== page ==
Jesus Christ chose to take upon him all of our pain. He did it willingly because he wanted to know exactly what we were going through. I know that with that empathy He is much more equipped to kneel at God’s feet and plead for the forgiveness we need. He has felt each pain and therefore knows of our suffering when our actions fail us.
I can almost picture him—on the dark days when I have failed as a parent—begging God to forgive me. I can hear him telling of the pain that was in my heart on a day, just weeks after Emmett was shot, when the kids were trying to let Tiffanie and me sleep in. They went into the pantry and got out their own cereal, only to drop a bowl and set off the alarm. I imagine Christ telling Heavenly Father of the fear that was coursing through my veins as I ran out to the kitchen—thinking I was going to find Rob in my house—but instead my panic caused me to yell at my kids and their spilled milk. The fear in my screams wasn’t about the dropped bowl, or the alarm ringing through the house—it was about everything that alarm could have meant. It was about a fear much greater than a spilled bowl of cereal.
I can almost see Christ, as He knelt at the feet of God explaining my mistake, with tears in his eyes—pleading for Him to forgive me. And just as Jesus had empathy for those who drove the nails into His hands, I know that He feels the same for us as He pleas, “Father, forgive them . . . for they know not what they do.”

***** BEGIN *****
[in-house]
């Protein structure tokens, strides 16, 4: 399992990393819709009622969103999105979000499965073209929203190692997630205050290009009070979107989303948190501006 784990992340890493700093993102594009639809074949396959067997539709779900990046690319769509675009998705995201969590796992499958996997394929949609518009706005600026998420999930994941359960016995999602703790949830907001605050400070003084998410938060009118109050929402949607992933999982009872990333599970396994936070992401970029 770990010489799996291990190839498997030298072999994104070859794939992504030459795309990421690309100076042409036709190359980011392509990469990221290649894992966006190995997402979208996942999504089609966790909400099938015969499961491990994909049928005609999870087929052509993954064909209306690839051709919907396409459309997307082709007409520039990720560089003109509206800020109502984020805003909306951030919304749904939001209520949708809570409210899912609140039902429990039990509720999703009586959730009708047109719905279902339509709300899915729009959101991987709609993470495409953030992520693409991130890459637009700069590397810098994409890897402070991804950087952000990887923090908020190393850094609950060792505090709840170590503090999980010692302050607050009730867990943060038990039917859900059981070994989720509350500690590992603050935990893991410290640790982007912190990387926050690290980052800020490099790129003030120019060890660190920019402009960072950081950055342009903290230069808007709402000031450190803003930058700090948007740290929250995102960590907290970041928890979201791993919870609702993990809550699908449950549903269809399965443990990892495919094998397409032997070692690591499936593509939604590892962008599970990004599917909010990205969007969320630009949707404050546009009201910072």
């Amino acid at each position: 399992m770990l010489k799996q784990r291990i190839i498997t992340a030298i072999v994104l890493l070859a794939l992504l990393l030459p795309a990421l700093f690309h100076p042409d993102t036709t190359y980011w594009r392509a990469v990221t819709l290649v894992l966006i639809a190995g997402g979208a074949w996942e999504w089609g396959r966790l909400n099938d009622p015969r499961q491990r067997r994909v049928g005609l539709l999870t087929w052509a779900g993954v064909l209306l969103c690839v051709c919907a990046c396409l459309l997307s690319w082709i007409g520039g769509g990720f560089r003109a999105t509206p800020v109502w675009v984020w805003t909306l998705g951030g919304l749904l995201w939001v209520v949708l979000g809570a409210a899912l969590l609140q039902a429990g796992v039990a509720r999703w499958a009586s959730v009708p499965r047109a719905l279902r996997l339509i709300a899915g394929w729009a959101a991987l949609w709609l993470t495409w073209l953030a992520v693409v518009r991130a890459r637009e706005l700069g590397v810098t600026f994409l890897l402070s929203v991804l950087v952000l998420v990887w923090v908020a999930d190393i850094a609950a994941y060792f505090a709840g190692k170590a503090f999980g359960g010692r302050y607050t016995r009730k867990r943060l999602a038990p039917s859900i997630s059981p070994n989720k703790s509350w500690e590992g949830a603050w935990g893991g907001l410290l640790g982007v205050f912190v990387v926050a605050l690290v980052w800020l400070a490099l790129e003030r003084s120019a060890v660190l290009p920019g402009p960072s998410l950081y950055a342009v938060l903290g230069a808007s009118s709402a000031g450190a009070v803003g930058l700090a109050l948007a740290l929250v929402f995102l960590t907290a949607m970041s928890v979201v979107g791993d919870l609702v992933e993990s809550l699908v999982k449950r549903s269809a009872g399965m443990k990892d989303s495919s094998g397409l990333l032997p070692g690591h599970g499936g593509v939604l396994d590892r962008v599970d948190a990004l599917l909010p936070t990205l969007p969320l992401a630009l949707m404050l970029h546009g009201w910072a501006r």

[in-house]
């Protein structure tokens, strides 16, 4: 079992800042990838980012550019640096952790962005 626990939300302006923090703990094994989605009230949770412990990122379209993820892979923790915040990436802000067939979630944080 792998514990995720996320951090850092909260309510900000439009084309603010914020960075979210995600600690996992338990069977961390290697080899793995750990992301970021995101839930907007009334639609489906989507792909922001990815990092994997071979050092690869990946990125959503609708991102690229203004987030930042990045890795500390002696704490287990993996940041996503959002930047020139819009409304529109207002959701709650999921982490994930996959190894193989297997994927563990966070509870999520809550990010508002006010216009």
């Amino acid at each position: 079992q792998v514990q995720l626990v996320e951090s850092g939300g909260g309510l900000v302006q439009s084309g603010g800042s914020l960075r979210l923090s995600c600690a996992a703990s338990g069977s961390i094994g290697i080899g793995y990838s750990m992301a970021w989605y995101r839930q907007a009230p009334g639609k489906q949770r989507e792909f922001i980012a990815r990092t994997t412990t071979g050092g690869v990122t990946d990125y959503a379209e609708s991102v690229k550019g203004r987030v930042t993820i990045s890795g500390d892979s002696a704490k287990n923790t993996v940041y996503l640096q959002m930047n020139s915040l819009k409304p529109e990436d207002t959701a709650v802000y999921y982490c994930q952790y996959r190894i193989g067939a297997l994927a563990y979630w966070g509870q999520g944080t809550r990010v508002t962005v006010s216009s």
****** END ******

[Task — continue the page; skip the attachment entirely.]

I know that because Jesus chose to feel our pain, instead of receive revelations of them . . . He is our greatest advocate. Without feeling my pain, Christ could never describe my actions so perfectly. Without knowing my fear, He too would only want to condemn me for my mistakes.
I pray that each of us may take the little moments—the times when we want to scream WHY ME?—to better understand the suffering of others. That we may find empathy for the One who has felt them all, and be a little more grateful for all the blessings He has given to us. And as He takes upon Himself our pains, let us try to understand the sacrifice that it was, even for such as Him. He didn’t do it because it was easy—He took upon himself our pains because He knew that He would be able to save us, when we alone were not enough.
His suffering was not in vain . . . and our pain doesn’t have to be either. Turn to Him when the load you are carrying gets to be too much to bear. He will take upon Himself the scars that you may never see.
The scars of my pains will forever be a reminder of the suffering He did for me. As I take upon me His name, my suffering will always bring me closer to the eternal being He is creating me to be.
Questions to Ponder:
1. What can your pain teach you? What can it teach your children?
2. How can your scars be a reminder of healing instead of pain?